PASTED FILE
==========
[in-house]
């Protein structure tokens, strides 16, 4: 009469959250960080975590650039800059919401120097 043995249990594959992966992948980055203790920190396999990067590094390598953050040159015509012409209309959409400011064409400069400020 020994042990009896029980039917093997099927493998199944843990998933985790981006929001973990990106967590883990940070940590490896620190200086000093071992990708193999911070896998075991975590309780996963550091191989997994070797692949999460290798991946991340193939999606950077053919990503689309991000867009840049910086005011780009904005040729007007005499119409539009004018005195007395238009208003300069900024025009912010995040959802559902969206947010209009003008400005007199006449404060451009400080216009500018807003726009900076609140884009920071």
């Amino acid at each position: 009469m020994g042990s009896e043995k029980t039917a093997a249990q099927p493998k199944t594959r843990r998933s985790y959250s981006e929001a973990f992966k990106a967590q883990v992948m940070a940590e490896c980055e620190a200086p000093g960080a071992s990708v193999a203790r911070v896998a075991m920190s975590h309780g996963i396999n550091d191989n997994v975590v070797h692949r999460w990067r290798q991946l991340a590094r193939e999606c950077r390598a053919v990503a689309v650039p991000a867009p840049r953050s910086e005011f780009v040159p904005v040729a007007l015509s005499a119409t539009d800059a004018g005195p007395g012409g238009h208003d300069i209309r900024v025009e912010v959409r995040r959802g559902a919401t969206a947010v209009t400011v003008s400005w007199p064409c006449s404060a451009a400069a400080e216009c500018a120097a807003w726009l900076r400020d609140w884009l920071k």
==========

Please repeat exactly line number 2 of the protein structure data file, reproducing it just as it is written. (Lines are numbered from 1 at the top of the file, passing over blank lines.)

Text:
């Protein structure tokens, strides 16, 4: 009469959250960080975590650039800059919401120097 043995249990594959992966992948980055203790920190396999990067590094390598953050040159015509012409209309959409400011064409400069400020 020994042990009896029980039917093997099927493998199944843990998933985790981006929001973990990106967590883990940070940590490896620190200086000093071992990708193999911070896998075991975590309780996963550091191989997994070797692949999460290798991946991340193939999606950077053919990503689309991000867009840049910086005011780009904005040729007007005499119409539009004018005195007395238009208003300069900024025009912010995040959802559902969206947010209009003008400005007199006449404060451009400080216009500018807003726009900076609140884009920071």